Tenement housing in California hits $5.8 million mark

Tenement and condominium housing in Southern California are soaring as the U.S. housing market recovers from the historic market crash, according to a report released Tuesday.

The median sales price for tenement and condo housing in the Los Angeles metro area reached $5,821,000 in the second quarter of 2017, according a report from the National Association of Realtors.

That is up 5.7 percent from a year ago, according the report.

Tenements in the city have also gained 7.3 percent since January 2018, while condos have climbed by more than 15 percent.

The report noted that many new homes sold in the market are being built in tenement neighborhoods.

Tenement homes are the most expensive type of housing, the report said.

Tenement housing also reached $2,928,000 for single-family dwellings in the LA metro area in 2017, the first time that has happened since the housing crash in 2008.

That was up 6.4 percent from the previous year.

The report said that was the highest price for a single-detached home in the area since the 2010 Census, which showed that the median price for such a home was $2.3 million.

The housing market recovery in Southern and Central California has led to an overall uptick in rental stock, the NAR report said, citing a rise in listings for tenements, condos and other types of housing in Los Angeles and Orange counties.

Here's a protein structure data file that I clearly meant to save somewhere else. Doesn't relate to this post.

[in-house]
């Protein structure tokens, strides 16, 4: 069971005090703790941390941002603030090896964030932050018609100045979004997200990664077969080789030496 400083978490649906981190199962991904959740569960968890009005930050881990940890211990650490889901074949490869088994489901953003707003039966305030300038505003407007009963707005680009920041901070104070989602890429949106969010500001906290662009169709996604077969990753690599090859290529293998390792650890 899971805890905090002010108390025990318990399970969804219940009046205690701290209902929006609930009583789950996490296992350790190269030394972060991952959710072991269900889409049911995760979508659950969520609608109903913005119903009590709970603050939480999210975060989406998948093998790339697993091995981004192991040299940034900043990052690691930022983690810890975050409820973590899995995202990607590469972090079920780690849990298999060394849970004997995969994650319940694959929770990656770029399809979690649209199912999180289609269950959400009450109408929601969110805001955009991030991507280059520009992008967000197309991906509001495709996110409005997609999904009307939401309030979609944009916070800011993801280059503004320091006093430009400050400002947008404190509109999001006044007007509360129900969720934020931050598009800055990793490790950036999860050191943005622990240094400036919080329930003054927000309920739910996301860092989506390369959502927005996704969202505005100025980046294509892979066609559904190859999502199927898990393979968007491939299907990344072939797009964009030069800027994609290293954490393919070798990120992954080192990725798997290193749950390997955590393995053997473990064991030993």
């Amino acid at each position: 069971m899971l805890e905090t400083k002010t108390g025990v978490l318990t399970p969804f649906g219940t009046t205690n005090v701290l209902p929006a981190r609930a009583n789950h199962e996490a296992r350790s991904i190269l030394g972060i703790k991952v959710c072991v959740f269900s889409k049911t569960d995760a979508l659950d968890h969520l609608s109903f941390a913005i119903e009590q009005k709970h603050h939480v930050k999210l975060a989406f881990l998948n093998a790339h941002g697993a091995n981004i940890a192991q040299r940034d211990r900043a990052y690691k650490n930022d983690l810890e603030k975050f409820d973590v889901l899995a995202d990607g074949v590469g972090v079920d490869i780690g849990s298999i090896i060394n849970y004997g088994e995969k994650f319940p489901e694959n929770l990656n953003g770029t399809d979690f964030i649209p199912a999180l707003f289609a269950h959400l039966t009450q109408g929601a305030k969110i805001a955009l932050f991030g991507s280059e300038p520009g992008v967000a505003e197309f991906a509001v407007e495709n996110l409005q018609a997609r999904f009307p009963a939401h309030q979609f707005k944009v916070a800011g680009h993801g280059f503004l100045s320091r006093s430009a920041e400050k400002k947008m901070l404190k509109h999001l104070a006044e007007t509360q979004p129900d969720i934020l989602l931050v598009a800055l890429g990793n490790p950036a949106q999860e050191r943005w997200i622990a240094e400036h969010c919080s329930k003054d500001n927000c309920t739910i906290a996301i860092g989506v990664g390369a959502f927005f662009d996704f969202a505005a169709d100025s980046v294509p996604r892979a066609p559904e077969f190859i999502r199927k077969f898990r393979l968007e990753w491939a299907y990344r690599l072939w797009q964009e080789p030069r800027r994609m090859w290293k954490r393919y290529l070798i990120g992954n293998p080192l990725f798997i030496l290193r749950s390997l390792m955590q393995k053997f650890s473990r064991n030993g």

But rental stock is a “substantially smaller percentage of the total housing stock” compared to the 2008 crash, the group said.

A key driver behind the recent gains in rental demand is the influx of buyers in the last six months, the NAR said.

The market’s recent uptrend in the price of housing was driven by an increase in demand for rental housing, which was driven largely by young families, the organization said.

Young families are particularly vulnerable to the current market downturn.

They are often at the mercy of landlords who are less willing to raise rents and are more concerned about maintaining their properties, the study said.

The rental market is also becoming more expensive for older and lower-income households.

Rental prices are expected to continue to rise in the near future as demand for housing continues to increase, the NRG Foundation’s Matt Riedel said.